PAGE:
As the world looks to chart a course for ending poverty and ensuring sustainable development by 2030, one thing is certain: stopping corruption must be at the top of the agenda.
In 2000, global leaders made eight development promises to be reached by 2015, known as the UN Millennium Development Goals (MDGs). With a year left, only four of the MDG targets have been achieved globally. Findings from Transparency International show that high levels of corruption and low levels of governance are to blame for this.
If we really want to end poverty by 2030, good governance and anti-corruption, which were not included in the original MDGs, should be considered as a goal in the new commitments, known as the Sustainable Development Goals (SDGs). These goals are to be met by all countries and are universally applicable. As has been seen, no country is free of corruption or has perfected governance.
What the world wants
Accountable and inclusive institutions are not only critical to the success of the SDGs, they also have widespread grassroots support. The UN My World survey, which has gathered the views of more than 7 million people, shows governance to be consistently one of four top demands from people around the world. Public support for this goal is crucial, as it will shape the global social agenda for a long time.
Findings from Transparency International show that access to information, strong rule of law and anti-corruption legislation have a positive effect on MDG achievements in maternal health, literacy and clean water. High levels of corruption, however, correlate with many of the targets being missed. This relationship holds across all the development goals related to poverty and hunger, education, maternal and child health, communicable diseases, water and sanitation.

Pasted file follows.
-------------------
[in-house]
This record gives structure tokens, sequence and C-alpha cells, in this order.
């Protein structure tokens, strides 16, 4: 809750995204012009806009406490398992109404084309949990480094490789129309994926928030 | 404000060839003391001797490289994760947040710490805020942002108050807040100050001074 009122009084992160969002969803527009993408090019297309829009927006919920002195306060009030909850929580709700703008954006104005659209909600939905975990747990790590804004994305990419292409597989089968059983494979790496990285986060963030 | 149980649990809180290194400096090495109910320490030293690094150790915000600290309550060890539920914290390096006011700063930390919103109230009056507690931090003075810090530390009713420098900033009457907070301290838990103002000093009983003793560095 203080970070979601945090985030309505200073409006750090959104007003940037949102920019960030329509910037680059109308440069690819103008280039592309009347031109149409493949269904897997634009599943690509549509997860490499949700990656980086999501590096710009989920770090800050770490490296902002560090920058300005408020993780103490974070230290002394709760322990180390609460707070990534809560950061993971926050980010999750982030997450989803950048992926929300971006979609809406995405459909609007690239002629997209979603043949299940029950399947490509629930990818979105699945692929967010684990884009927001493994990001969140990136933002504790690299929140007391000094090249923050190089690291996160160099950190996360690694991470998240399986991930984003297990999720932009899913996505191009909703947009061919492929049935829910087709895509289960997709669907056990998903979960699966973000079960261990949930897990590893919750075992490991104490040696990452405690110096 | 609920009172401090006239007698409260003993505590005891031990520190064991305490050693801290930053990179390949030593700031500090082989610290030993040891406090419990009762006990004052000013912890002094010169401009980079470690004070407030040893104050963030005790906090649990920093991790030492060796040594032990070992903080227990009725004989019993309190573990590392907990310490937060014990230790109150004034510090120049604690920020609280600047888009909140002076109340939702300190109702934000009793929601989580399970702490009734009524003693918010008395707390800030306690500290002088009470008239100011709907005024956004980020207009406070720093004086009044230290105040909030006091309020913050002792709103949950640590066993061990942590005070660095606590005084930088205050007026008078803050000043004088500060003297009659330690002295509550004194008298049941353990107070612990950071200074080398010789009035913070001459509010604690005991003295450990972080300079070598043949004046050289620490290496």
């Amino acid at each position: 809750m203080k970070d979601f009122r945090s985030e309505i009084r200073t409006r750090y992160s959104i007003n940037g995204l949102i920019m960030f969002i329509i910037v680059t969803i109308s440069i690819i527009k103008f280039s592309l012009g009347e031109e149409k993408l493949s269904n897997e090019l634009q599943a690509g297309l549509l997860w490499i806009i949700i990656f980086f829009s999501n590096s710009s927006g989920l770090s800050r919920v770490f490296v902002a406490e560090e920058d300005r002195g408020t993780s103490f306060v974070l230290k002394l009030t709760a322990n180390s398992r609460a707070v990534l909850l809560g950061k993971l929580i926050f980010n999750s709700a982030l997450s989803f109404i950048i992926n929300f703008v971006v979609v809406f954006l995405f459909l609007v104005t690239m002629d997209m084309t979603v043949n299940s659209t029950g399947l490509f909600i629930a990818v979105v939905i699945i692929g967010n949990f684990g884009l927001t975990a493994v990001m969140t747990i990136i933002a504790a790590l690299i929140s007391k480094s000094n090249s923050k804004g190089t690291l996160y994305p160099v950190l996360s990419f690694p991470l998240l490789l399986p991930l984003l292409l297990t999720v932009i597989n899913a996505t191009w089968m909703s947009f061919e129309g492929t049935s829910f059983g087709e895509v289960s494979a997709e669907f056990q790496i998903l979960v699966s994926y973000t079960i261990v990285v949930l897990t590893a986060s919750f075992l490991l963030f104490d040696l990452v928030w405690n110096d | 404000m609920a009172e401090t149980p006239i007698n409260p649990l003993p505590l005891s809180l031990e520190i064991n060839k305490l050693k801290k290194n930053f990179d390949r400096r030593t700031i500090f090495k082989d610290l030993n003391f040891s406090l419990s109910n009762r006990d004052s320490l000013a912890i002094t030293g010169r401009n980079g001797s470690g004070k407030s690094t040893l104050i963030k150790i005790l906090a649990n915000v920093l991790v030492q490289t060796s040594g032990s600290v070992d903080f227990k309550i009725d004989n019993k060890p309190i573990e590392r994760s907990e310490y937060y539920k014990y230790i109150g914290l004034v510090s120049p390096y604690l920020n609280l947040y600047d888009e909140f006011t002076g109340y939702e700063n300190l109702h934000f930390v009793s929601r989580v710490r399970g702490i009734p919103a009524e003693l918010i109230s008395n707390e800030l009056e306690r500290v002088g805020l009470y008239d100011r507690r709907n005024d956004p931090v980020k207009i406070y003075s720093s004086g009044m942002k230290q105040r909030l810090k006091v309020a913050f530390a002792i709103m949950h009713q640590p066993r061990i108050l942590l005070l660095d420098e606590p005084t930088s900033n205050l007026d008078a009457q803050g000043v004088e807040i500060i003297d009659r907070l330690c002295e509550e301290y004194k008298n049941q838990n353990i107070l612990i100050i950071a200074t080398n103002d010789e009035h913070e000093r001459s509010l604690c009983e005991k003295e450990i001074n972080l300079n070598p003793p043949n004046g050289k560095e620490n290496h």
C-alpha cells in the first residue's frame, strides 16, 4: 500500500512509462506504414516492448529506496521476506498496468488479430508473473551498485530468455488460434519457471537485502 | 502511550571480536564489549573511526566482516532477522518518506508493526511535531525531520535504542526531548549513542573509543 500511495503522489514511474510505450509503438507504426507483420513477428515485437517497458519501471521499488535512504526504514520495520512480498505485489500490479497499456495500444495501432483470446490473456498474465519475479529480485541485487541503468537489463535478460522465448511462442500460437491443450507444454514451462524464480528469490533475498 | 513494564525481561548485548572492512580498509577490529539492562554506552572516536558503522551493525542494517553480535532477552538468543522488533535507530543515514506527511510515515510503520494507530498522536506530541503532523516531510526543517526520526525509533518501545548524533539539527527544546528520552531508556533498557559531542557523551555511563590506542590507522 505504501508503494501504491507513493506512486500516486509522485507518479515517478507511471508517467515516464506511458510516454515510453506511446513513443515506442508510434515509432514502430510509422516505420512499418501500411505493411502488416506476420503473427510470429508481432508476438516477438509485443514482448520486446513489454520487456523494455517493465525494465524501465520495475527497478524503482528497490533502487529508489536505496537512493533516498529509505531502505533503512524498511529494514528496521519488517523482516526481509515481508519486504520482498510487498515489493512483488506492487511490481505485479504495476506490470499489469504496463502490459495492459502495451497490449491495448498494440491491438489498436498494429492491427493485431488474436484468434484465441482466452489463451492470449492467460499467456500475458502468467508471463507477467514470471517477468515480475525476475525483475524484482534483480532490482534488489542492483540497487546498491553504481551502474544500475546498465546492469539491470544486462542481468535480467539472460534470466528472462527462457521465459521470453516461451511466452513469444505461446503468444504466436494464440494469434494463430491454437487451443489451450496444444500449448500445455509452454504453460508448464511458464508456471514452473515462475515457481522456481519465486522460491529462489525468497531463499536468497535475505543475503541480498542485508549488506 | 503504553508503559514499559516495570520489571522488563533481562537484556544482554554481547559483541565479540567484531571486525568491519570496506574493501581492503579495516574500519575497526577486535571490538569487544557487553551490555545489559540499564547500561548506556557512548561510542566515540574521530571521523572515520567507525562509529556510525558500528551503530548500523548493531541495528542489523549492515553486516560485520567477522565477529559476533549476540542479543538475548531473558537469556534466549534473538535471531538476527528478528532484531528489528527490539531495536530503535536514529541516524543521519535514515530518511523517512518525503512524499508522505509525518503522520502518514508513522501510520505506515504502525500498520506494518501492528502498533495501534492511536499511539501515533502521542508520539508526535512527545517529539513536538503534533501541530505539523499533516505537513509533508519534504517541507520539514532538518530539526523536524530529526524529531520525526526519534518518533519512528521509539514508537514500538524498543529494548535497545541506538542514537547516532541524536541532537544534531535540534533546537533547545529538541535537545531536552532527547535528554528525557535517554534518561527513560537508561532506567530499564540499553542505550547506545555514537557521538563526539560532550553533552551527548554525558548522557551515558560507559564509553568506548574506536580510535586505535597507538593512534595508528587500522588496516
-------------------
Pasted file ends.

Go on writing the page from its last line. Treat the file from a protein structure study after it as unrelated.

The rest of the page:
Why bribery bites
Research in more than 100 countries clearly shows that the level of corruption in any given country has a direct and significant correlation with that country’s development. For example, in countries where more than 60% of people report paying a bribe, almost five times more people live on less than $1 a day than in countries where less than 30% of the population reports paying bribes.
In countries where more people paid more bribes for basic services, more women died during childbirth, fewer children lived beyond five years of age, more people went without clean drinking water or toilets, and fewer girls finished secondary school.
Bribery also wipes out the benefits of economic growth. For example, any gains made in improving access to safe drinking water when family incomes rise are offset by the negative effect of bribery.
Many different forms of public sector corruption can hurt development. Our research shows that 50% of school children do not complete primary school in countries where bribery is common. Teacher absenteeism, the lack of availability of text books due to corruption and the poor quality of facilities such as classrooms – often left in disrepair because funds for building get diverted due to corruption – prevent children from finishing primary school.
Transparent and accountable governance can help development. In countries where the rule of law is strong, progress has been made towards achieving the MDGs. Indeed, rule of law is just as important as economic growth. The research compared MDG achievements with the aggregated value of scores given to countries in the section of the 2011 Global Integrity Report covering anti-corruption. It also compared MDG achievement with per capita GPD growth. The results showed that good governance is just as important as economic growth in reducing poverty.
Ensuring a more comprehensive, comparable and timely data for all post-2015 indicators, including developing indicators that measure levels of transparency and accountability, is key to success. And developing a monitoring system for post-2015 goals that is based on and promotes transparency, accountability and participation is equally important.
We can’t win the war against poverty without first winning the battle against corruption.
Author: Cobus de Swardt is the Managing Director of Transparency International
Image: A pawn shop worker counts Thai Baht banknotes before she purchase items from a customer at Easy Money Pawn shop in Bangkok, August 27, 2013. REUTERS/Athit Perawongmetha